I think as men, we need to see fatherhood as an amazing club, a privileged tribe, a sacred charge. And as such we should:
- Realize we’re not born great fathers! Fathers are formed: by life’s experiences, by our own fathers, by personal growth, by a whole host of other things… and, not least, by other fathers. We can’t do it alone.
- Stop judging and start empathizing with each other. That’s what I meant earlier when I said I wept that “one of us” called it quits and took his own life. Joan’s father didn’t and doesn’t need our pity or our judgment, but our empathy and our friendship.
- Devote ourselves to helping each other, brother-to-brother (rather than expert-to-inept), with no trace of competitiveness, no desire to please, no collusion to avoid needed talks, no one-upmanship, no superficiality.
- Welcome the new fathers and future fathers into the club with joyful eagerness and with the humility necessary to share both our own failings and successes, that they might learn from them.
I have my own band of brothers. They not only love me, but also my kids. They know them and care about them. And they are always there to help me become a better man, a better father, whether through encouragement, advice, prayer, empathy, questions or listening. And they love me and believe in me… even though I’m not yet the better man I want to be.
I sincerely believe every father needs a band of brothers. But choose wisely. I once had a church elder ask me why I didn’t ever come to him for advice about my family, since he saw that as part of his role in the congregation. The answer was obvious to me; he didn’t know my kids or really love them; he was quite a gossip, disclosing to others what was shared with him; he was pretty self-satisfied as a parent; and he was prone to canned answers. That did not seem a helfpul or “safe” relationship to me. So, I answered truthfully… which he didn’t like! However, I am grateful to have men who are really a band of brothers, a group who also think fatherhood is as great an honor and thrill as it is a responsibility and sacred duty.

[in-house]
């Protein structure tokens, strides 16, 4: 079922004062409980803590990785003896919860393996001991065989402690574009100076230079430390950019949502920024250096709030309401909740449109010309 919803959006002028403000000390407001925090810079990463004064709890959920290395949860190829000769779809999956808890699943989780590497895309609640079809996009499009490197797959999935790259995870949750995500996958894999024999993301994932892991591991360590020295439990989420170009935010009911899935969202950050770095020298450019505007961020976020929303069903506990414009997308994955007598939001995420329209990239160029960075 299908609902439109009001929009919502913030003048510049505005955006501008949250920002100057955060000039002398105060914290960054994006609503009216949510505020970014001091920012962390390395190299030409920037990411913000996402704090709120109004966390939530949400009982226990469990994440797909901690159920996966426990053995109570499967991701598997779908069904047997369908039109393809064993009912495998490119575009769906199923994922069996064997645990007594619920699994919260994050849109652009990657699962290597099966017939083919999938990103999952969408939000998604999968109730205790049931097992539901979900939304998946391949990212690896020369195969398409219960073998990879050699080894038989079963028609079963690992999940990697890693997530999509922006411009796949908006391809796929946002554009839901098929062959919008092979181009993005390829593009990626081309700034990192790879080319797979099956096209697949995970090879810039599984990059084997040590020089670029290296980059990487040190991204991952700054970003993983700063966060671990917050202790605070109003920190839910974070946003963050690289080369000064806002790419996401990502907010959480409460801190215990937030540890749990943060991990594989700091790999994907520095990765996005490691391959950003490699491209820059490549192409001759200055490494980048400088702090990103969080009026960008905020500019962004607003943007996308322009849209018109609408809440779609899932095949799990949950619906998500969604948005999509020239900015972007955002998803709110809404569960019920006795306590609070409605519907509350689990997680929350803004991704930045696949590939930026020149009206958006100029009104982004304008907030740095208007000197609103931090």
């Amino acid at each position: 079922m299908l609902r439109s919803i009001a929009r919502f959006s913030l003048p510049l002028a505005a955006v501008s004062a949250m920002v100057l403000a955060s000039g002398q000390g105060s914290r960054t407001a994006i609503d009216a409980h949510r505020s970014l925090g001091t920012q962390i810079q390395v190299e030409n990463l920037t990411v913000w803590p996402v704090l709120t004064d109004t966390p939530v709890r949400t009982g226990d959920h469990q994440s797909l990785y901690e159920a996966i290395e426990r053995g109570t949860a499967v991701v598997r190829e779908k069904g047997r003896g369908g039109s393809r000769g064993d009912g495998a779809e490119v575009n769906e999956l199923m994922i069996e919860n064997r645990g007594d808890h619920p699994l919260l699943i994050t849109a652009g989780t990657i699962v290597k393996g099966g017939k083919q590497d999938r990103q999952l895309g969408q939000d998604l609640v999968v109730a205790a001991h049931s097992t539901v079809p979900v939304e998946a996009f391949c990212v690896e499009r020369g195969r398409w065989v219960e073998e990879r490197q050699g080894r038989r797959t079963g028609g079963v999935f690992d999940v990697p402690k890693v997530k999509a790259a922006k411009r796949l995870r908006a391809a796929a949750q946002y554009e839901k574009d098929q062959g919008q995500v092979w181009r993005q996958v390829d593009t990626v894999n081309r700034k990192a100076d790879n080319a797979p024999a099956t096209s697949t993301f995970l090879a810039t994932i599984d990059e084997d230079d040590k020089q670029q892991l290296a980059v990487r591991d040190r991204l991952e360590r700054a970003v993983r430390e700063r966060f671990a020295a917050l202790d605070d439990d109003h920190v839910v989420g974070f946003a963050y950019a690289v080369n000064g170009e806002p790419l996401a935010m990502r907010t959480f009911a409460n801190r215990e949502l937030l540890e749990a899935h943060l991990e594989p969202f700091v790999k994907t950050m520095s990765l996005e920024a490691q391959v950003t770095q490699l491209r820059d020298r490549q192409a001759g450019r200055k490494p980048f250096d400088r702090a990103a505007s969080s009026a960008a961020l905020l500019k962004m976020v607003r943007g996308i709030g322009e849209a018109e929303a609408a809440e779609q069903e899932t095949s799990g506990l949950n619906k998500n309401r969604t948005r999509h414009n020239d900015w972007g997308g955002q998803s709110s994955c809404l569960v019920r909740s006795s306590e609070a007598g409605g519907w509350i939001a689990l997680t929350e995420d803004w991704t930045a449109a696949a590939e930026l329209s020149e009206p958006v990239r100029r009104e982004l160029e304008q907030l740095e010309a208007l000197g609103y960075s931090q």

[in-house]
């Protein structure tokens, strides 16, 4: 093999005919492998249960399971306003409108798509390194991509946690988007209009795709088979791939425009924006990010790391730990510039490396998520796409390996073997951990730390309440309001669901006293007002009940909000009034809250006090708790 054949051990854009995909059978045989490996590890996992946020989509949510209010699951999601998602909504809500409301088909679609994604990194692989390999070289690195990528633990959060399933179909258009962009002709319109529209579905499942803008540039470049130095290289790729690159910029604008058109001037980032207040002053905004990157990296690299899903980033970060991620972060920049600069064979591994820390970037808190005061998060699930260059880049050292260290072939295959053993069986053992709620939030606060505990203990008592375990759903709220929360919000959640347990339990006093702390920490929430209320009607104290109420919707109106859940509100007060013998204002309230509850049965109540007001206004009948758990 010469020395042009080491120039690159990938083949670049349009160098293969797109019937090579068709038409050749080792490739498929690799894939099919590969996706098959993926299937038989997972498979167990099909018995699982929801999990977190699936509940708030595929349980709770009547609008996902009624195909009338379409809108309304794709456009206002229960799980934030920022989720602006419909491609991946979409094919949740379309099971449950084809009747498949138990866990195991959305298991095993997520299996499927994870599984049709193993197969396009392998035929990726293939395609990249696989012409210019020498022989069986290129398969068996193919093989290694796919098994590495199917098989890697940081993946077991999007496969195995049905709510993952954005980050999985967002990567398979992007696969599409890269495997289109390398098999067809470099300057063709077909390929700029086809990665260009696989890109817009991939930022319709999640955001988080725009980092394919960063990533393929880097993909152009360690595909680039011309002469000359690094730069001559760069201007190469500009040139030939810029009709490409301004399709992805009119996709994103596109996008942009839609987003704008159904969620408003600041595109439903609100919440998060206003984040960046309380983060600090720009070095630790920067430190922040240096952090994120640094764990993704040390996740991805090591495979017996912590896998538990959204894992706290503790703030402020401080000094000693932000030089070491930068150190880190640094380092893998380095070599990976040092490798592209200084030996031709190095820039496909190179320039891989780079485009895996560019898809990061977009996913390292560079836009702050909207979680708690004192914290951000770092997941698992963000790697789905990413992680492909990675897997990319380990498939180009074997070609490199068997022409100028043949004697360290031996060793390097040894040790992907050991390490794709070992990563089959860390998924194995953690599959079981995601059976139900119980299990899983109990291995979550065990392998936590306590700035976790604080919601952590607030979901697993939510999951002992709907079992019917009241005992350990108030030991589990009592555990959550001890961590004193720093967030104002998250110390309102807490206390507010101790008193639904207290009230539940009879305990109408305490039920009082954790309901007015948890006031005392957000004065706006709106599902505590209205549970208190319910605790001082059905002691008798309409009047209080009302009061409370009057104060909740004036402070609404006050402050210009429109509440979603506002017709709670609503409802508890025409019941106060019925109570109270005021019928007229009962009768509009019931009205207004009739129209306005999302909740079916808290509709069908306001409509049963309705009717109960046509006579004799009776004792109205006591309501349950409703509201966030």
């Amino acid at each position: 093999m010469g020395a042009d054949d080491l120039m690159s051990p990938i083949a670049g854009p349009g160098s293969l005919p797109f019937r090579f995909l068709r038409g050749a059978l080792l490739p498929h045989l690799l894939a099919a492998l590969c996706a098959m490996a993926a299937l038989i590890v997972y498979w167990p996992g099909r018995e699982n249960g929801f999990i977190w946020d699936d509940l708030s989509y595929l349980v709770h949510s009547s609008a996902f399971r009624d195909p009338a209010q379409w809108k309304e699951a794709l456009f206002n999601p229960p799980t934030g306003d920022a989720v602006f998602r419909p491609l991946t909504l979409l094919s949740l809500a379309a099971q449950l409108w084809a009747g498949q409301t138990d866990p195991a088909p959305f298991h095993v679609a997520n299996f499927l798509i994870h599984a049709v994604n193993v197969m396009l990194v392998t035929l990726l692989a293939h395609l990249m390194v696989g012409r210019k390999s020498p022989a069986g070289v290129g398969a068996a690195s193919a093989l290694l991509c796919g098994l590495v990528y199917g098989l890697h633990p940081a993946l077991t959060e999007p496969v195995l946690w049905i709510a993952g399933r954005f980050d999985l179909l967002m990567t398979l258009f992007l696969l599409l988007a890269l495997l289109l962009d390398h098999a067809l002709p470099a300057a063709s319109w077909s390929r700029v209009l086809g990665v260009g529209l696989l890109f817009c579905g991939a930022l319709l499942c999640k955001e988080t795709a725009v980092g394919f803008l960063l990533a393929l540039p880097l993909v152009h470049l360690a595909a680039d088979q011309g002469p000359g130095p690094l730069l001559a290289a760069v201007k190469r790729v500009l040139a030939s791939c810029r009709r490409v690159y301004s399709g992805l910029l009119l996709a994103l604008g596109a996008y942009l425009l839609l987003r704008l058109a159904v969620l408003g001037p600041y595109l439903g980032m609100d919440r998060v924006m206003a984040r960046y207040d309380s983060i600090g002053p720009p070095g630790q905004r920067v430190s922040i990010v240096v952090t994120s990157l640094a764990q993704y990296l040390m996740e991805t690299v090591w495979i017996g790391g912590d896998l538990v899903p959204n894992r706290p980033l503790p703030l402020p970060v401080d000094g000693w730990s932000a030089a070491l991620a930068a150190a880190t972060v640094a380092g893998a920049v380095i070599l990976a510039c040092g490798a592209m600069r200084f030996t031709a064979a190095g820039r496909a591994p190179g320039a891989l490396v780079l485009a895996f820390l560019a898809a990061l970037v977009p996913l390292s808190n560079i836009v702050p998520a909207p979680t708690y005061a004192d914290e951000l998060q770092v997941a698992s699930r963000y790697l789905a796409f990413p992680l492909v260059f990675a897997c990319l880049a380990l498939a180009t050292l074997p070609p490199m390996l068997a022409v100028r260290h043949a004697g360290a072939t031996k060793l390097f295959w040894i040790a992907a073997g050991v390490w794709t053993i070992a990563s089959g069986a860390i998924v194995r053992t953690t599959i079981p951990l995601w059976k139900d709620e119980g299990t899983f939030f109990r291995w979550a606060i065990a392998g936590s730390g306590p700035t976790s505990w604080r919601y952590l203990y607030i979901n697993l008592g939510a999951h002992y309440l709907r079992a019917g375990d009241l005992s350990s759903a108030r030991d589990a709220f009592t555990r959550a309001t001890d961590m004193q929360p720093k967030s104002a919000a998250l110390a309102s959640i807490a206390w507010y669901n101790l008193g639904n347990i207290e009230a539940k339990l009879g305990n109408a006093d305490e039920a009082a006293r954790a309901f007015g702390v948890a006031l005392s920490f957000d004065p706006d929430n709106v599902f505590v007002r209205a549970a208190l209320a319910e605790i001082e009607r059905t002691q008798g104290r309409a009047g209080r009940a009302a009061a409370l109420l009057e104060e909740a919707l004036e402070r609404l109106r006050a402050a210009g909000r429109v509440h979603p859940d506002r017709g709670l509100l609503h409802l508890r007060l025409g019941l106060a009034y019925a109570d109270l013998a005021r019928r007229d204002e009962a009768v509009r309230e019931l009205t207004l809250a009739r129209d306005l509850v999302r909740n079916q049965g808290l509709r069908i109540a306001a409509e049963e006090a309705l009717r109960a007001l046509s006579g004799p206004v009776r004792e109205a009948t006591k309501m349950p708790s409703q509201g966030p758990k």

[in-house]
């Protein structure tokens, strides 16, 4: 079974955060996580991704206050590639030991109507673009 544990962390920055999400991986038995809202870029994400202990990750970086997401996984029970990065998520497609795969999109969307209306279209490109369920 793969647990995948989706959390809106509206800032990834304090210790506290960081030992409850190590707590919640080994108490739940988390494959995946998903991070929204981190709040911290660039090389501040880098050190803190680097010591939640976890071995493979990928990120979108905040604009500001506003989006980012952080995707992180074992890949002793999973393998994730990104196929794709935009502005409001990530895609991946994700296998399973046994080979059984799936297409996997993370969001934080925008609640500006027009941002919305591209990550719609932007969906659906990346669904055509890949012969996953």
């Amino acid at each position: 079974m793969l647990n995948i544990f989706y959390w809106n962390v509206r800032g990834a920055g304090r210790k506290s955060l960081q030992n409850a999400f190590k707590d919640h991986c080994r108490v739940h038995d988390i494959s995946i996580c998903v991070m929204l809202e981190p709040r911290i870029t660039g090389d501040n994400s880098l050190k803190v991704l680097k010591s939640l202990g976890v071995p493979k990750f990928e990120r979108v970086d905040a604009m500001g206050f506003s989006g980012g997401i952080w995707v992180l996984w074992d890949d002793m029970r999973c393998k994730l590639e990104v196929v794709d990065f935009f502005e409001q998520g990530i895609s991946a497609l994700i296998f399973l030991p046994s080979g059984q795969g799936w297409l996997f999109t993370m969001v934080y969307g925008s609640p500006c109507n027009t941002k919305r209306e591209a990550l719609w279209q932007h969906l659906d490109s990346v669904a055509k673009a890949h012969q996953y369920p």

Find such a band of brothers. A fraternity of fathers who step up is what our kids need, what society needs, what single moms could use (yes, we need to “adopt” their kids into the fraternity!). Treasure in jars of clay… I love it!